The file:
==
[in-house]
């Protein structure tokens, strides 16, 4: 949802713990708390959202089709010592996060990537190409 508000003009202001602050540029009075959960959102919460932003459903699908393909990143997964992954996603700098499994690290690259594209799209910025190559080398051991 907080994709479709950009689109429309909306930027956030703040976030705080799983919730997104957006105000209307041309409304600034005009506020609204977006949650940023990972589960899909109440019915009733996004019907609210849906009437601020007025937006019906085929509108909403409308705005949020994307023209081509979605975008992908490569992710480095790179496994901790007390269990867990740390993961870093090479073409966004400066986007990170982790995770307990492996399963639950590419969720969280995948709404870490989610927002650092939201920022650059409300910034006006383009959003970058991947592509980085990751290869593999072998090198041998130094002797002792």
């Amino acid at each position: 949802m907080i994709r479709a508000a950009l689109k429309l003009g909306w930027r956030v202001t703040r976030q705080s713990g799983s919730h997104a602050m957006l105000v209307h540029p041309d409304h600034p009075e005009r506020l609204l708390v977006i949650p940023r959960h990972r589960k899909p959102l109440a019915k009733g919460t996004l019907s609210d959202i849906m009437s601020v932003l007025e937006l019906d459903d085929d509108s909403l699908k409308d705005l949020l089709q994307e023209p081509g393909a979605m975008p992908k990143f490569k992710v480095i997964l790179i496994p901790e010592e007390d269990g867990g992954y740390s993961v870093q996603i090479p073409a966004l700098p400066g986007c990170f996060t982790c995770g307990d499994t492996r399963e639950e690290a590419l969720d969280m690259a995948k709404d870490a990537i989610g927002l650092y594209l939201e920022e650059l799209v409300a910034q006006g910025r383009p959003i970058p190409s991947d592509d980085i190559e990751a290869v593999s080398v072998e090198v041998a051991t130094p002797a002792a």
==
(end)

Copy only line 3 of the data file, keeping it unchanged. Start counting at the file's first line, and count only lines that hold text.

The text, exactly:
């Amino acid at each position: 949802m907080i994709r479709a508000a950009l689109k429309l003009g909306w930027r956030v202001t703040r976030q705080s713990g799983s919730h997104a602050m957006l105000v209307h540029p041309d409304h600034p009075e005009r506020l609204l708390v977006i949650p940023r959960h990972r589960k899909p959102l109440a019915k009733g919460t996004l019907s609210d959202i849906m009437s601020v932003l007025e937006l019906d459903d085929d509108s909403l699908k409308d705005l949020l089709q994307e023209p081509g393909a979605m975008p992908k990143f490569k992710v480095i997964l790179i496994p901790e010592e007390d269990g867990g992954y740390s993961v870093q996603i090479p073409a966004l700098p400066g986007c990170f996060t982790c995770g307990d499994t492996r399963e639950e690290a590419l969720d969280m690259a995948k709404d870490a990537i989610g927002l650092y594209l939201e920022e650059l799209v409300a910034q006006g910025r383009p959003i970058p190409s991947d592509d980085i190559e990751a290869v593999s080398v072998e090198v041998a051991t130094p002797a002792a």